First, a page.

Uninhabited places

Had a fairly hectic August and what promises to be an equally busy September so just going to sneak this blog entry in whilst I've got a spare half hour.

I spent a fair proportion of last month running photography workshops as well as preparing for future courses which will take place next year. Having relocated to the edge of the Peak District a few months ago I am still getting used to the area. As already mentioned in the previous blog post Rockit my favourite area so far is the walk up to Kinder plateau. The route I take up to the tops is via the small village of Hayfield and provides a great deal of subject matter, so ideal for running photography workshop. I have now used this route several times whilst out on workshops and also when shooting my own personal work.

Quiet evening walks in such designated areas of outstanding natural beauty are something that I try to do as often as possible. The solitude found in such locations allows me to both relax and also contemplate future photographic projects. On one of these recent excursions I found myself asking more and more questions about what I was photographing and why? Most of the time I am trying to escape the influence of mankind and enjoy the unspoilt natural landscape. This is actually quite difficult to do as our imprint on the landscape is evident everywhere you look. Even in the aesthetically pleasing shot above, captured just before sunset, we can see the reflected water surface of Hayfield reservoir which was completed in 1911 for the sole purpose of supplying drinking water to Stockport. There's also a fair few vapour trails in the sky, this particular area is directly below the flight path for many commercial airlines. The patchwork countryside which occupies the mid ground, is an indicator of the enclosure act that was passed in the 18th Century.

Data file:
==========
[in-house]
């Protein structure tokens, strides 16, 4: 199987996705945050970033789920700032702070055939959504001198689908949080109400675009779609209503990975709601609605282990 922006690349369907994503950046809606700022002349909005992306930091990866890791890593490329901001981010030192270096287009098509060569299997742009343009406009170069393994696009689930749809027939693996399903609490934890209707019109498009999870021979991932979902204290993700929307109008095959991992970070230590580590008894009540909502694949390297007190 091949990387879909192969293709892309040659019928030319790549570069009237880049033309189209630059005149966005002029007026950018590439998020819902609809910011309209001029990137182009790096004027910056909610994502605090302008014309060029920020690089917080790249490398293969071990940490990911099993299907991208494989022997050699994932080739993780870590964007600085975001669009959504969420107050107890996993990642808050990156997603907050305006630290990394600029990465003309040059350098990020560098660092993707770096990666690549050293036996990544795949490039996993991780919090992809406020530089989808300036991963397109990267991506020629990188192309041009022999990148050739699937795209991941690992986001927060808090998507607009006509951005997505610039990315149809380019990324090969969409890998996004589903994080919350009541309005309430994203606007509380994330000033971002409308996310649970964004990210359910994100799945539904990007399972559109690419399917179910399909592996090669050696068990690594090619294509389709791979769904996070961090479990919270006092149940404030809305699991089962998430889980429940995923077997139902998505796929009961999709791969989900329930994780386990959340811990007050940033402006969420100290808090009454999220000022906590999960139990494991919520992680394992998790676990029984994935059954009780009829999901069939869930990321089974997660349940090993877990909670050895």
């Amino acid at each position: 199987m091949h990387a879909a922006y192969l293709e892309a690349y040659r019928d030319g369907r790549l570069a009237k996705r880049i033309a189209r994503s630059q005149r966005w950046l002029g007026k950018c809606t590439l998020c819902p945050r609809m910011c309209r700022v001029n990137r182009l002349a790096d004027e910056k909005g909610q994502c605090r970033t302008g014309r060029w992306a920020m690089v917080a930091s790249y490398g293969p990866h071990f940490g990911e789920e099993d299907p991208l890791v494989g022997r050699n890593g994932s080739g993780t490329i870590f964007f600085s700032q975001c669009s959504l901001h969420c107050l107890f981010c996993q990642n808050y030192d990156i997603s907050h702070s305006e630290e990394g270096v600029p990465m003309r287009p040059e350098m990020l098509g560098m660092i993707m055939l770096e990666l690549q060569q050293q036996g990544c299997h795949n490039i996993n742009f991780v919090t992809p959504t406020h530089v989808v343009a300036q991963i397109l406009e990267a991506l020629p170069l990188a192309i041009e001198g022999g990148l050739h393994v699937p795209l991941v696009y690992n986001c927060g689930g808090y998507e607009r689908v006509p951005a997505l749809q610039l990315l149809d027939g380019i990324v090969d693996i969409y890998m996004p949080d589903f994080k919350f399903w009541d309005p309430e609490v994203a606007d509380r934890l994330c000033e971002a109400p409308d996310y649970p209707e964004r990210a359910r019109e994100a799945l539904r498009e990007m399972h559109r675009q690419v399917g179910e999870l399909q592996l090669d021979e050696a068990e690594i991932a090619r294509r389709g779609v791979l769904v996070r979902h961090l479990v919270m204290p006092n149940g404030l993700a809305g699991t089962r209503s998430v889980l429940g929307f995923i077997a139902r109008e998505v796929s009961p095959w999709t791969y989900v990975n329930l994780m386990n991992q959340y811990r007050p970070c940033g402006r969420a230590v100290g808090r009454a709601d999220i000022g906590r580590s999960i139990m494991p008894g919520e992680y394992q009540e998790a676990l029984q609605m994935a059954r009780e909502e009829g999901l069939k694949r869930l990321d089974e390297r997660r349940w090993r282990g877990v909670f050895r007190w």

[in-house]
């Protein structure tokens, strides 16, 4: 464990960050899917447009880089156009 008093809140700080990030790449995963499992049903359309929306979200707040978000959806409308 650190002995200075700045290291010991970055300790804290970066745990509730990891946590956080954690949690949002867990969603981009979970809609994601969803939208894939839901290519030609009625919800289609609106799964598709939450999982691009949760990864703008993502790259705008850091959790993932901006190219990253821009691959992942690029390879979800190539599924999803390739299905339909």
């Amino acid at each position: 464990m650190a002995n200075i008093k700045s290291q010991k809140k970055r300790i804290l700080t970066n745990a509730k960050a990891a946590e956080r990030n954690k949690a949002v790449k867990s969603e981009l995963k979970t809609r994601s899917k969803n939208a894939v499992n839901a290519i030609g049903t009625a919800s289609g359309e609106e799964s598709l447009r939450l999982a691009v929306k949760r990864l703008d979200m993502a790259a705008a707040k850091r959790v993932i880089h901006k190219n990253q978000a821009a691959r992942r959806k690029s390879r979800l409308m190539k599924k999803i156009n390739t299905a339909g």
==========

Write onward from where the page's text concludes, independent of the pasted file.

I have started to make images that include traces of man's intervention within our rural landscape. At the moment I'm just experimenting with mini themes, so not a hundred percent which direction the project is heading but I'm currently enjoying finding my way with it.

I've also enjoyed taking a number of different people out on landscape photography workshops in the last four weeks. It's great to meet people who share my passion for photography and also the great British (rural) outdoors. All the people I have met have shown a genuine interest in the workshops and a real desire to improve their picture taking skills.

Included below are a few image examples and reviews, from people who have attended some of my recent workshops.

Peak District Photography Workshop

© Mike Moore

Prior to the workshop with Neil all I produced was average images, Neil helped bring all I had read about in photographic books to understandable language and how to apply the techniques in the field to produce great images, would recommend a workshop especially if your a beginner like myself.
Mike Moore, Audenshaw

© Allen Davidson

I had a great day with Neil on the slopes below Kinder Scout, starting in Rosie’s cafĂ© with examples of his own work and explanations of what works and what does not. We went up on the hill with variable lighting conditions to put the theory into practice. I learnt about composition, exposure and why filters are a must for landscape work. I had not used filters before and this was a big learning point that you have to see to understand. Perhaps the most valuable lesson came from seeing how a professional photographer would work a subject – totally different to my previous ‘snap, hope and move on’ method. Thank you Neil.
Allen Davidson, Wilmslow.

Malvern Hills Photography Workshop

© Justin Barrell

I thoroughly enjoyed my day out with Neil, he was quick to asses the gaps in my knowledge and figure out what I wanted (and more importantly what I needed!) from the day. I learnt a great deal with the technical aspects of Photography, so I can get much more from my gear and I also received some great advice on how to compose and capture much more aesthetically pleasing images. Clearly a very knowledgeable, passionate and experienced guy in the world of Photography and also a genuinely nice guy, I think anybody would benefit from one of his workshops.
Justin Barrell, Cheltenham.